Effective December 1, 2010, FRCP 26(b)(4)(C) protects communications between a party’s attorney and expert witnesses who must provide a report pursuant to FRCP 26(a)(2)(B). Communications are discoverable only where they relate (i) to the expert’s compensation, (ii) to facts the expert considered in forming an opinion, and (iii) to assumptions the attorney provided and that the expert relied upon in forming an opinion.
Note that this section, like FRCP 26(b)(4)(B) (protections for draft expert reports), does not prevent discovery of things otherwise discoverable under Rule 26(b)(1) where the party seeking disclosure shows it has a “substantial need” and cannot obtain the information without “undue hardship.” FRCP 26(b)(3)(A)(i) and (ii).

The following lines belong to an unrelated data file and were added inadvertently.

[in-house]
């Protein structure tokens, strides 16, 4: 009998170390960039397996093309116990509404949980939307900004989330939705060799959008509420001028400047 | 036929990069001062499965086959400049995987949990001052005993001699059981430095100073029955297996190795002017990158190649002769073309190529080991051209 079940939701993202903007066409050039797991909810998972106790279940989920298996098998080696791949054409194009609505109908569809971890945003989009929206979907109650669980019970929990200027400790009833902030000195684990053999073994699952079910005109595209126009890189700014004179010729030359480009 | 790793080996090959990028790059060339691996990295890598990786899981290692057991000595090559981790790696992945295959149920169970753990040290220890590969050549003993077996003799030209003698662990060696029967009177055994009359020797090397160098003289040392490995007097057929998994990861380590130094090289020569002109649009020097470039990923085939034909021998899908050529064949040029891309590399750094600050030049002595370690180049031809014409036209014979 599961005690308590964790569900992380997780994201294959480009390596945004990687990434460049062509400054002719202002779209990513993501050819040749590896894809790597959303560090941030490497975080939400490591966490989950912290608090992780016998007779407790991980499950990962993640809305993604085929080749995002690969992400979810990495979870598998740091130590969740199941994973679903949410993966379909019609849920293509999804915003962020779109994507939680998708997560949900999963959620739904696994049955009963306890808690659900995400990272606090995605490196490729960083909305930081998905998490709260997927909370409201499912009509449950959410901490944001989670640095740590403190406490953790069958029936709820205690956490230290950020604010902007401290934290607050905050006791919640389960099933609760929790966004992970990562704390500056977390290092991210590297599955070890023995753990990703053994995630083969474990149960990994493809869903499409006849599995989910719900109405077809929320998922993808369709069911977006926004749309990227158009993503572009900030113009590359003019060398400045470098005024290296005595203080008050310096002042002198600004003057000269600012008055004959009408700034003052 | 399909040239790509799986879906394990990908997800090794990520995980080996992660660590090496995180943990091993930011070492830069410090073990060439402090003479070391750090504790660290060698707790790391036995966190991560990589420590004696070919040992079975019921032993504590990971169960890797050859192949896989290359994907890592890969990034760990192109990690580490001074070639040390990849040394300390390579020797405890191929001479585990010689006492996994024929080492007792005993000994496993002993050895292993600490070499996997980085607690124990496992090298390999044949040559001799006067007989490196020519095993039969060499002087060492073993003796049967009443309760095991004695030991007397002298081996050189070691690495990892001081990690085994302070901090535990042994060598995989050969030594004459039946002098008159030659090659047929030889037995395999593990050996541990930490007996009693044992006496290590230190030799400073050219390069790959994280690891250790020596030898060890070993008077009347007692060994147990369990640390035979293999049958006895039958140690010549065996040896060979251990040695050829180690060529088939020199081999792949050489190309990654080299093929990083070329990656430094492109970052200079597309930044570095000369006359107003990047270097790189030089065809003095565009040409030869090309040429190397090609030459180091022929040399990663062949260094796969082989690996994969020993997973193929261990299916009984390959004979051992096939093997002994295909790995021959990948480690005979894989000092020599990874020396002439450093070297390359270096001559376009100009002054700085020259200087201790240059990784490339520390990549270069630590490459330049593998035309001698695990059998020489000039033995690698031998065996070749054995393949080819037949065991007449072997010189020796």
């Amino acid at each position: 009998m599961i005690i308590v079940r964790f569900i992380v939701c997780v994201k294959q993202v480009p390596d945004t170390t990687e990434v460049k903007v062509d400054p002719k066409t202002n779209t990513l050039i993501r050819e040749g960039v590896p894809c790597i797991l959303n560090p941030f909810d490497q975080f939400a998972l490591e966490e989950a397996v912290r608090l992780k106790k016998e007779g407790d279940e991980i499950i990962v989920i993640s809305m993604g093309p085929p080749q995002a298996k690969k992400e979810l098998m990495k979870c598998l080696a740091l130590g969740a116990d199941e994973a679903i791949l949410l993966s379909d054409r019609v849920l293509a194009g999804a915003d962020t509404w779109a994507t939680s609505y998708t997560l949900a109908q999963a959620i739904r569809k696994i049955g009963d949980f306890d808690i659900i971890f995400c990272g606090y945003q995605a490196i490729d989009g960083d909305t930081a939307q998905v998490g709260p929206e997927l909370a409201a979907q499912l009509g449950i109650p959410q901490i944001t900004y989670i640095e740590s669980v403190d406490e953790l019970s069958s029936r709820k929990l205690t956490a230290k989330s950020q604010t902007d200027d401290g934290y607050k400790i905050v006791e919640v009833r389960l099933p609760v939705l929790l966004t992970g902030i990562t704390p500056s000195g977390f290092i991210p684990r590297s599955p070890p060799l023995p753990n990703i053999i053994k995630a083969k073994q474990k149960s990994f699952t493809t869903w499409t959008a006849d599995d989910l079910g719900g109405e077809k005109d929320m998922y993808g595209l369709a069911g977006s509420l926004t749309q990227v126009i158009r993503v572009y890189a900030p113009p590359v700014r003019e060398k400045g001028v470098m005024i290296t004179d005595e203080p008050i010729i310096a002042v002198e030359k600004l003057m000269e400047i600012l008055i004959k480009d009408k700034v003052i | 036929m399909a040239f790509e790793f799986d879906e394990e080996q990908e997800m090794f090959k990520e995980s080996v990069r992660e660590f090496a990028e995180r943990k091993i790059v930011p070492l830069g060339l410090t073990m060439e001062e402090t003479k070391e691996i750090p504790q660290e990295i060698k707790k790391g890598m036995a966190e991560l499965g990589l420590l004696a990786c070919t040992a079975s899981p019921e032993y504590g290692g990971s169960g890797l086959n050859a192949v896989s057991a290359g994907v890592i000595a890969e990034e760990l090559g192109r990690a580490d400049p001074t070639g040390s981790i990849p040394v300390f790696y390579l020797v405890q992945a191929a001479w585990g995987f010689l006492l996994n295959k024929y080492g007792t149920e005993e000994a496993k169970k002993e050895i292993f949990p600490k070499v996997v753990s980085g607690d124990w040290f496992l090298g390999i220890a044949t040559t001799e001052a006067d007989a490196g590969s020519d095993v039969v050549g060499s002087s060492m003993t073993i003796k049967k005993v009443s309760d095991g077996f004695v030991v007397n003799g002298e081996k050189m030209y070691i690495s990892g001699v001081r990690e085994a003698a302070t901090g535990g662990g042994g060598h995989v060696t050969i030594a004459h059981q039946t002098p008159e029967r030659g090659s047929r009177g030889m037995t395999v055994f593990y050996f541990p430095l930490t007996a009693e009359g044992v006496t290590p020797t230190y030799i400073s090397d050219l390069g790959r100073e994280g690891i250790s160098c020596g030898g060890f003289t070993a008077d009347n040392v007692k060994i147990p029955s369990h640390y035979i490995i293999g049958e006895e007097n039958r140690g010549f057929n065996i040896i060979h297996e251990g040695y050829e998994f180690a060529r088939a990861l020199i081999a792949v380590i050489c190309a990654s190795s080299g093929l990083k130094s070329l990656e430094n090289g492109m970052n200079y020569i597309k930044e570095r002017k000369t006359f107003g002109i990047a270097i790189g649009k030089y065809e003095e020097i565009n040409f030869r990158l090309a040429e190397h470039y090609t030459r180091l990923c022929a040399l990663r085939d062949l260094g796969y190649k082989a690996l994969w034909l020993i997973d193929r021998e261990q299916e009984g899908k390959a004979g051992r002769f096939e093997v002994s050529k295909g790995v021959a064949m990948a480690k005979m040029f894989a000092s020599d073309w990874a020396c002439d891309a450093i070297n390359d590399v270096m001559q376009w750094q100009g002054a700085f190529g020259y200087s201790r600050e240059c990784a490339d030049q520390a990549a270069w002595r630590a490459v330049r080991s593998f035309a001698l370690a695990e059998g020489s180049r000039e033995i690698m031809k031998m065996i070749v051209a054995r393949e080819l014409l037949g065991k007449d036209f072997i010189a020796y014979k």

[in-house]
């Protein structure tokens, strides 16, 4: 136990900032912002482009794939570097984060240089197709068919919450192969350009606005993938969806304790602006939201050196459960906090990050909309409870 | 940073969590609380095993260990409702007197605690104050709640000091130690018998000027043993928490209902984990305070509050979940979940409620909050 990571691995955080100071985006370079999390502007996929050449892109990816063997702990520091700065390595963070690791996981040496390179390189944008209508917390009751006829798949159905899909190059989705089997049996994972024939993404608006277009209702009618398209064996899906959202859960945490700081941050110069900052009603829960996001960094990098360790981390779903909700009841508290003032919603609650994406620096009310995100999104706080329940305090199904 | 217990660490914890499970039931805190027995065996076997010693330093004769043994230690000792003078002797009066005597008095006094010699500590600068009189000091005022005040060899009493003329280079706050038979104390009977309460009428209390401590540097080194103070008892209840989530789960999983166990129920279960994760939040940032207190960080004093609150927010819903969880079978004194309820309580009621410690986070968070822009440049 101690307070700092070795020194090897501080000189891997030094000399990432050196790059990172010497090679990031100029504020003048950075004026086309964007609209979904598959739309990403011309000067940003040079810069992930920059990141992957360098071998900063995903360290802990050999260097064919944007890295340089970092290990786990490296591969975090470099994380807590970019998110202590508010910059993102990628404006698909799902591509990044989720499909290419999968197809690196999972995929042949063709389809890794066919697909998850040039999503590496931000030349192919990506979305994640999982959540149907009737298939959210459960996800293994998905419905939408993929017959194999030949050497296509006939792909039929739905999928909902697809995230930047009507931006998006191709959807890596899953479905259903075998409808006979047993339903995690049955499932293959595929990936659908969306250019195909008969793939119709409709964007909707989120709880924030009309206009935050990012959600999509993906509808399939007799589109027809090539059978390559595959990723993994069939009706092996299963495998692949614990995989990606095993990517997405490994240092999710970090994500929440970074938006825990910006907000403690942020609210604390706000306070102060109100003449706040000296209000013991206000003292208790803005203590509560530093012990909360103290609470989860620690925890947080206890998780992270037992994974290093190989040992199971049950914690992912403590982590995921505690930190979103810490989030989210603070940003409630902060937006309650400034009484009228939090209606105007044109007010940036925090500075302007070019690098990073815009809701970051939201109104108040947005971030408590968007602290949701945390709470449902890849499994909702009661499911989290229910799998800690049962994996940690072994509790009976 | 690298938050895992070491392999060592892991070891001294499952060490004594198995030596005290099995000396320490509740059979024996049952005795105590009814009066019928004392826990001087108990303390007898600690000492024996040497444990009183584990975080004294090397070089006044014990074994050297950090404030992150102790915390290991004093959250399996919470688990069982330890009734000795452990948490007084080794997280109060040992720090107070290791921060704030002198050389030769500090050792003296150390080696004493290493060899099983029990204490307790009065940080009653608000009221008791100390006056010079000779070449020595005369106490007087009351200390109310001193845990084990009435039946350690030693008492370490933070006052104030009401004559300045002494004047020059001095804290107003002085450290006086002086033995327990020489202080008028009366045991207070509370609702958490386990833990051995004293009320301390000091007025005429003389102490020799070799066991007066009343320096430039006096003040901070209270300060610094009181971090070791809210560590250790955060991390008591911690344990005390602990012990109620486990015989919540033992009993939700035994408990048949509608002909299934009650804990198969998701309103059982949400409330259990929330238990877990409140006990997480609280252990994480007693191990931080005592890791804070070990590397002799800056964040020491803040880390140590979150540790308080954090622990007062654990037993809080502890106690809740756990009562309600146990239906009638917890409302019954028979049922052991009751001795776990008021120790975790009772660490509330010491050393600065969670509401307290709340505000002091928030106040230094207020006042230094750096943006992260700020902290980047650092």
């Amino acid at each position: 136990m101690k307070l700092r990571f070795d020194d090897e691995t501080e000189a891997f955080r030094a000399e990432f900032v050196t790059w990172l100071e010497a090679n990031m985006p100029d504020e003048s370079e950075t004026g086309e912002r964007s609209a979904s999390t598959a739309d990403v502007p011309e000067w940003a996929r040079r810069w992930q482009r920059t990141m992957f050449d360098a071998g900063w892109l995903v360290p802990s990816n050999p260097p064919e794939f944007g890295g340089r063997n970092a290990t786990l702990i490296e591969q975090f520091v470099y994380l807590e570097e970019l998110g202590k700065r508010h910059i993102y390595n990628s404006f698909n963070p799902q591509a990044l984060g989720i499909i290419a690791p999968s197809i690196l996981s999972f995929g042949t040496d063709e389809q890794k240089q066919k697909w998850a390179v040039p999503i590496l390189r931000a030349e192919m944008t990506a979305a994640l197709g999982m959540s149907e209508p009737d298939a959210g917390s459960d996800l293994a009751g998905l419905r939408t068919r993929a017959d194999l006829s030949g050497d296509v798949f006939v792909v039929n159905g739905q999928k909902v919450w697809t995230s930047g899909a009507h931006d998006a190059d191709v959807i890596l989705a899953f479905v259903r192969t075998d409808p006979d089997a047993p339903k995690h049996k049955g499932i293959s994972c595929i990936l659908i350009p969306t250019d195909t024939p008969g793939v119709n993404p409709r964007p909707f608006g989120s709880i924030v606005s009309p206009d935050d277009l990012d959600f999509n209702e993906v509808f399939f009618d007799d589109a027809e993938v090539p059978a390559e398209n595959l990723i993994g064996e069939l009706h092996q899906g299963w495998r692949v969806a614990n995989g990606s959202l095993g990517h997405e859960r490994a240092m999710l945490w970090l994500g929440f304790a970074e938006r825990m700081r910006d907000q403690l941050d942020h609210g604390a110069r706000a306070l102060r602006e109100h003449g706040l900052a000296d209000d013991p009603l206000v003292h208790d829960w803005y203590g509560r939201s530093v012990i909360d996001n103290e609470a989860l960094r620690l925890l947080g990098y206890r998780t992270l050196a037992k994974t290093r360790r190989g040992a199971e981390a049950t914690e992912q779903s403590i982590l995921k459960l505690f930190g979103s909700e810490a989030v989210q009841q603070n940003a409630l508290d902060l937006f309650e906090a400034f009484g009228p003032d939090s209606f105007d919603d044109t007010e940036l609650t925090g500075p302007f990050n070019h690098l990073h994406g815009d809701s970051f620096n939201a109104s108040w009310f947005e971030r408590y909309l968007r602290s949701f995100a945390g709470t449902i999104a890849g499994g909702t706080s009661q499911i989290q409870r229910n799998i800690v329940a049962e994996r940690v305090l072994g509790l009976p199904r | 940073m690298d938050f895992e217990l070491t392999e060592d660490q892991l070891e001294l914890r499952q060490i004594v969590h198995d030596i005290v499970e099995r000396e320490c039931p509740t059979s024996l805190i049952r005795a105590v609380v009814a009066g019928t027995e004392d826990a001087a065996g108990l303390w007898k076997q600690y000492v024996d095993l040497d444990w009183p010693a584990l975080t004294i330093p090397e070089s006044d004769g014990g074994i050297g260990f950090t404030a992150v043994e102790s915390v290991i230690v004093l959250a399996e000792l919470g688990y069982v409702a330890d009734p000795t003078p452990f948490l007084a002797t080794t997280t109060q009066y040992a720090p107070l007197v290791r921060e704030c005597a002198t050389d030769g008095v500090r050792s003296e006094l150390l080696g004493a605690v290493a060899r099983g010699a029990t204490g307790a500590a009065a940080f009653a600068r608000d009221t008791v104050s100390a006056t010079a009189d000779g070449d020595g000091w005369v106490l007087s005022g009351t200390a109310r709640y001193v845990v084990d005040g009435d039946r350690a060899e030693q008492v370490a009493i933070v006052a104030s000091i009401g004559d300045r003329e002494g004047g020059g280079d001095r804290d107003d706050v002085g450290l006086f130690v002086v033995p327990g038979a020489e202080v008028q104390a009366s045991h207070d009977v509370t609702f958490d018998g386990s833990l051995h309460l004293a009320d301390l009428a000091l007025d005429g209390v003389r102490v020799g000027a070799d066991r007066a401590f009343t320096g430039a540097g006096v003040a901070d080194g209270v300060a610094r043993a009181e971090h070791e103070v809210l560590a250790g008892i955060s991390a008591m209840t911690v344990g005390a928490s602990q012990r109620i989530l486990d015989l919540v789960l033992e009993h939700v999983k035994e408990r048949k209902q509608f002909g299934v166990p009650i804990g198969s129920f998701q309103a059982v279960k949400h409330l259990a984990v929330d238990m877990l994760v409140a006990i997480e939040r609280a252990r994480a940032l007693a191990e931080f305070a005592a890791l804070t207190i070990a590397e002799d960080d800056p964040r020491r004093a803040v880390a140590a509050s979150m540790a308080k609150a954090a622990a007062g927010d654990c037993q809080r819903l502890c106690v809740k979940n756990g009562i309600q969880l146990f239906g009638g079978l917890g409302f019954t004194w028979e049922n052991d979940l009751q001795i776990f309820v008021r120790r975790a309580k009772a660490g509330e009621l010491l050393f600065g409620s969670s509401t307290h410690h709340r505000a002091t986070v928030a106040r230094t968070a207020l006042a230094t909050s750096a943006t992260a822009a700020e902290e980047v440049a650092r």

FRCP 26(b)(4)(C)(ii) states that the expert must only “identify” facts and data that the party’s attorney provided and that the expert relied upon. Arguably, identification of such facts would not require the expert to disclose the letter from counsel or notes from a phone conference with counsel where applicable facts were disclosed. Likely, simply stating the facts counsel provided in the expert’s written report would suffice.
These new protections, however, apply only to experts “retained or specifically employed to provide expert testimony in the case or one whose duties as the party’s employee regularly involve giving expert testimony.” FRCP 26(a)(2)(B). Thus, non-retained experts such as a treating physician do not enjoy these same protections. A later post will address the reporting duties related to a non-retained expert.
 FRCP 26(b)(1) governs the scope and limits of discovery.